Suddenly, without warning, a seal’s head broke through the thin covering of ice over the blowhole. The men were ready and, equally suddenly, a ring of spears shot out and caught the seal in its fat neck. It had time to issue one short, surprised grunt before it died.
Hurriedly, before it could slip back into the freezing depths, the men dragged it out onto the ice, its blood creating a little crimson rivulet on the hitherto pristine surface.
The men stood around in noisy triumph, slapping each other on the back and even hugging each other.
Kalli stood apart from them, not because she did not wish to share in their exultation but because she thought she had heard something and wanted to be sure.
She moved a little further away, her dark brown eyes scanning the gradually dimming ice fields, now lit a lurid ochre by the colossal Moon.
Abruptly there was no need to wonder for there was a great, deep-throated roar and a huge grey-white bulk emerged from behind an ice hummock, heading straight for the men and the seal.
An ice bear.
The men whipped their heads around when they heard that roar and fell back, lifting their spears as they did so.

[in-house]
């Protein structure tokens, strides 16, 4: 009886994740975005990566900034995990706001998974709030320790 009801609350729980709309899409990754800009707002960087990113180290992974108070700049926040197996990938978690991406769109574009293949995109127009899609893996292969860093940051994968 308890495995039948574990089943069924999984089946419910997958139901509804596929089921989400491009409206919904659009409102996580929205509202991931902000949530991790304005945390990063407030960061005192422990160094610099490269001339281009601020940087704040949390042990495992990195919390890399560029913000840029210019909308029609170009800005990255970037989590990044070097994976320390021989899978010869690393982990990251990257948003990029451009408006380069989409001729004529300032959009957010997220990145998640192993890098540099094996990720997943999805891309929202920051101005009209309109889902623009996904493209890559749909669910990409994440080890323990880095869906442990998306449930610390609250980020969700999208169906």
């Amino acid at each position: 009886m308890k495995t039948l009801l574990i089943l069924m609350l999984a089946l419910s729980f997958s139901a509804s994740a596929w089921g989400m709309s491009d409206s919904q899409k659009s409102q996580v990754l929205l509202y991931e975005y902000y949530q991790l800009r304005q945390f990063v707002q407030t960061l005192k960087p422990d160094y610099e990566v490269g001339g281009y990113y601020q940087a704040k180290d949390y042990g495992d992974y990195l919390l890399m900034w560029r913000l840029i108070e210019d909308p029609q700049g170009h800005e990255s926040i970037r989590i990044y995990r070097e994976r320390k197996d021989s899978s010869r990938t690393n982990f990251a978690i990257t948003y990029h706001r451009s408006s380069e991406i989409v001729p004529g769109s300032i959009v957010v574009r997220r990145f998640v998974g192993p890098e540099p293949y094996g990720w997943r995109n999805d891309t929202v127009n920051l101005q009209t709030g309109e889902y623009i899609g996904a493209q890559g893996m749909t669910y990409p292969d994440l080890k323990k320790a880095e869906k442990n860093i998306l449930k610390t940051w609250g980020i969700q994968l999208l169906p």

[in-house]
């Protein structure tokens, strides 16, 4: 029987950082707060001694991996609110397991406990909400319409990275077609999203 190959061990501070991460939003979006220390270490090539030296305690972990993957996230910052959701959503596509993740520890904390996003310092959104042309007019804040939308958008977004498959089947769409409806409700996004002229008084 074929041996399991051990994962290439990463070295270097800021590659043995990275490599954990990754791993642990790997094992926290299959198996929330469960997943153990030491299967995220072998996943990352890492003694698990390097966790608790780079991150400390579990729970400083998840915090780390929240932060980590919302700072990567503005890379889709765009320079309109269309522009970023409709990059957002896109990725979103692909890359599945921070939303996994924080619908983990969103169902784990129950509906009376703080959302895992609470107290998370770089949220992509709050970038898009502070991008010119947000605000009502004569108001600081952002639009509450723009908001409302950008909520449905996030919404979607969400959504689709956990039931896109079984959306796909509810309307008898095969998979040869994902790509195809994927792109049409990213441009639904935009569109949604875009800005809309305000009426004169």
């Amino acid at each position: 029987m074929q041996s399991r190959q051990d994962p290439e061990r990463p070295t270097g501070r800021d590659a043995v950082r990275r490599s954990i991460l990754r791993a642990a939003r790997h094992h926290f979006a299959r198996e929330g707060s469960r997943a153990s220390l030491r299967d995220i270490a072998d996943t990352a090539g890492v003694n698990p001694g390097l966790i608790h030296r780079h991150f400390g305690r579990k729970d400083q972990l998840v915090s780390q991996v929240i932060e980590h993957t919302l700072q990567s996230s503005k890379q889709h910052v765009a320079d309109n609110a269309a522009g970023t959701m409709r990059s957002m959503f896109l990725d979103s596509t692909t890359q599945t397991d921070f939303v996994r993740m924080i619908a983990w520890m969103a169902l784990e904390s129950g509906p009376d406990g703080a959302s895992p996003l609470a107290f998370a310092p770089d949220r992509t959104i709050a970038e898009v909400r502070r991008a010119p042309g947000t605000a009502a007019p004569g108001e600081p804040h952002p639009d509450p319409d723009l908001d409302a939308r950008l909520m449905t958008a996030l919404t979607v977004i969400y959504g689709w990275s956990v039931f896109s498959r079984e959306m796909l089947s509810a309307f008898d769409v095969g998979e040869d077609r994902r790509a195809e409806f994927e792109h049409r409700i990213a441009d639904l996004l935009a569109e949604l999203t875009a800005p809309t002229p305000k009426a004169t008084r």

‘Don’t take it on!’ yelled Jansen, ‘let it have the seal!’
Kalli heard one of the men respond with a shouted ‘Like Hell!’ and saw him dart forward, spear pointing at the creature’s head. She could see that the bear was a male and a very large, very hungry male. As man and bear came together it suddenly reared up onto its hind legs and stood towering over him, jaws slavering, and with front legs spread wide, ready to descend and rip the human into bloody shreds.
The overbold man had the good sense to withdraw and the entire group were forced to watch impotently as the beast dragged the seal carcass away into the dim distance.
A silence fell, at first shot through with fear but a fear which was gradually replaced with anger.
Jansen turned to Kalli and beckoned her to come nearer.
‘Why didn’t you warn us about the bear?’ was his bitter snarl, ‘you had a chance to do something useful instead of whimpering about bloody waves!’